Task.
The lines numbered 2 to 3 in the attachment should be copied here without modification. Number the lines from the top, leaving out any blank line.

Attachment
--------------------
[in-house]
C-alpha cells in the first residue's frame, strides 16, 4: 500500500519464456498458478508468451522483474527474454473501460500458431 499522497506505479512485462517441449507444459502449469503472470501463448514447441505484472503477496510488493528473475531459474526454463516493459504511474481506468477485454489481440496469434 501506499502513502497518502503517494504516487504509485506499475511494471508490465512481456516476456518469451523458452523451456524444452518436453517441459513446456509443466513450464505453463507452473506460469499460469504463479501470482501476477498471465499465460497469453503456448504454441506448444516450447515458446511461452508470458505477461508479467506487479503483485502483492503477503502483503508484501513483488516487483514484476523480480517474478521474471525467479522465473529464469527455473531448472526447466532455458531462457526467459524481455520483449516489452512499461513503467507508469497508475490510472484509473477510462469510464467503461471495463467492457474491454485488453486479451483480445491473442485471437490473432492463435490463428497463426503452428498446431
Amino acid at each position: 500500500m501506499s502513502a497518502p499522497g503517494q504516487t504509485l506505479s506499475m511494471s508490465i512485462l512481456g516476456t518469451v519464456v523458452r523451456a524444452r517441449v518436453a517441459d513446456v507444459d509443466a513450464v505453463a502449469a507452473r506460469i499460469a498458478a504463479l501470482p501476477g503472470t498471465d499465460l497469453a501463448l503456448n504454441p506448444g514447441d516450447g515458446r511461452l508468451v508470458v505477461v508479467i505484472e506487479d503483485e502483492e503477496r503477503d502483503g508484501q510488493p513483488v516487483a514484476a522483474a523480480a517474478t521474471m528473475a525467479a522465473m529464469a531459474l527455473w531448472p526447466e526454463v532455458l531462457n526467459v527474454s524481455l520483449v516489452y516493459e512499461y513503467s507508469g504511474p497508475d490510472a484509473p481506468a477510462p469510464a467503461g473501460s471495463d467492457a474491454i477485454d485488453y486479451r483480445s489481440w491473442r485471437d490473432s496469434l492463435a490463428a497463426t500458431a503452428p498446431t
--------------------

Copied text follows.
C-alpha cells in the first residue's frame, strides 16, 4: 500500500519464456498458478508468451522483474527474454473501460500458431 499522497506505479512485462517441449507444459502449469503472470501463448514447441505484472503477496510488493528473475531459474526454463516493459504511474481506468477485454489481440496469434 501506499502513502497518502503517494504516487504509485506499475511494471508490465512481456516476456518469451523458452523451456524444452518436453517441459513446456509443466513450464505453463507452473506460469499460469504463479501470482501476477498471465499465460497469453503456448504454441506448444516450447515458446511461452508470458505477461508479467506487479503483485502483492503477503502483503508484501513483488516487483514484476523480480517474478521474471525467479522465473529464469527455473531448472526447466532455458531462457526467459524481455520483449516489452512499461513503467507508469497508475490510472484509473477510462469510464467503461471495463467492457474491454485488453486479451483480445491473442485471437490473432492463435490463428497463426503452428498446431
Amino acid at each position: 500500500m501506499s502513502a497518502p499522497g503517494q504516487t504509485l506505479s506499475m511494471s508490465i512485462l512481456g516476456t518469451v519464456v523458452r523451456a524444452r517441449v518436453a517441459d513446456v507444459d509443466a513450464v505453463a502449469a507452473r506460469i499460469a498458478a504463479l501470482p501476477g503472470t498471465d499465460l497469453a501463448l503456448n504454441p506448444g514447441d516450447g515458446r511461452l508468451v508470458v505477461v508479467i505484472e506487479d503483485e502483492e503477496r503477503d502483503g508484501q510488493p513483488v516487483a514484476a522483474a523480480a517474478t521474471m528473475a525467479a522465473m529464469a531459474l527455473w531448472p526447466e526454463v532455458l531462457n526467459v527474454s524481455l520483449v516489452y516493459e512499461y513503467s507508469g504511474p497508475d490510472a484509473p481506468a477510462p469510464a467503461g473501460s471495463d467492457a474491454i477485454d485488453y486479451r483480445s489481440w491473442r485471437d490473432s496469434l492463435a490463428a497463426t500458431a503452428p498446431t